We know that because the proportion of Americans who smoke cigarettes has cratered to a new low, according to a recent survey from the federal Centers for Disease Control and Prevention.

    About 42.1 million people — 17.8 percent of American adults — smoked in 2013, the survey said. That’s down from 21.6 percent in 2003 and the lowest percentage since the federal government began tracking smoking rates in 1965.

    http://www.chicagotribune.com/news/opinion/editorials/ct-smoking-rates-edit-0101-20141230-story.html

  5. Jojo commented on Jan 4

    SundayReview | Opinion
    The Liberation of Growing Old
    By ANNE KARPF
    JAN. 3, 2015

    LONDON — WHY do we have such punitive attitudes toward old people? Granted, the ancients did hideous things to elders who were unable to work but still needed food and care, but in more recent times, that had changed: In 18th-century New England, it was common for people to make themselves seem older by adding years to their real age, rather than subtracting them.

    Once upon a time, “senile” just meant old, without being pejorative. Even “geriatric” was originally a value-free term, rather than part of the lexicon of contempt toward old people.

    Yet today, the language used to describe the changing age composition of the population is little short of apocalyptic. We’re told that the “graying of America” is an “agequake” or a “demographic time bomb.”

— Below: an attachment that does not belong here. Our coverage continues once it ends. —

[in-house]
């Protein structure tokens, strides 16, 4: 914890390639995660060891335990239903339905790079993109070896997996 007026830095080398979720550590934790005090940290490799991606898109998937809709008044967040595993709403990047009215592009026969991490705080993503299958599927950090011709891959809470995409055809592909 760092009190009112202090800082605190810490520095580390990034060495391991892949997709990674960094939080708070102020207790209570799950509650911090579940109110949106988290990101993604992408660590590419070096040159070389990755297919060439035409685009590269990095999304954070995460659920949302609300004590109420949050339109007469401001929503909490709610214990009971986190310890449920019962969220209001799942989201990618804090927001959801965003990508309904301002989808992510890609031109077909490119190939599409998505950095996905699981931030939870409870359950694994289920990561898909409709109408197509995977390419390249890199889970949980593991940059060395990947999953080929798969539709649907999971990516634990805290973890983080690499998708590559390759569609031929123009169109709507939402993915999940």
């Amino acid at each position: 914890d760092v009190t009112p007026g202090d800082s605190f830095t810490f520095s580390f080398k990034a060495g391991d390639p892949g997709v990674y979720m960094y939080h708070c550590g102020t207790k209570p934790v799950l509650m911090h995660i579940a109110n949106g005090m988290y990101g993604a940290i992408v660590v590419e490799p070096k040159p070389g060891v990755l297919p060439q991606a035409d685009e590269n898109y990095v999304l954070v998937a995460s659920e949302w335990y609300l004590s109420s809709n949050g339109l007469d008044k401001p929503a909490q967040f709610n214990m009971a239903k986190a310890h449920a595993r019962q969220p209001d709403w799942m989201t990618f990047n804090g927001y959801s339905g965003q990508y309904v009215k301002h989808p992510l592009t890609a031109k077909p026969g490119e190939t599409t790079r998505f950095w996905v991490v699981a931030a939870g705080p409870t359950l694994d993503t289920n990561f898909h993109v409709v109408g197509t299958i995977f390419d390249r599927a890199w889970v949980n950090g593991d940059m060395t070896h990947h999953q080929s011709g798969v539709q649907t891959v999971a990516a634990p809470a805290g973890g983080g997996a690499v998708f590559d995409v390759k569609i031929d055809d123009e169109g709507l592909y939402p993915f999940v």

Older people are likely to be seen as a burden and a drain on resources, rather than a resource in themselves. Their only contribution, it seems, is to make worse the “dependency ratio,” a term that enshrines dubious assumptions about who will be financially dependent on whom.

    In 2050, Americans age 65 and over are predicted to almost double in number to 83.7 million, one-fifth of the population.

    http://www.nytimes.com/2015/01/04/opinion/sunday/the-liberation-of-growing-old.html

  6. Roger Bigod commented on Jan 4

    “Now, as it has become very clear that technology cannot really support any further “speed” improvements, the industry looks to improve on the creature comforts that airline passengers have come to expect — from overall cabin design, like the 787 Dreamliner, to gourmet food options and personalized services.”

    I don’t think this guy and I live on the same planet. Airline service is a poster child for the anti-Moore’s Law, aka crapification.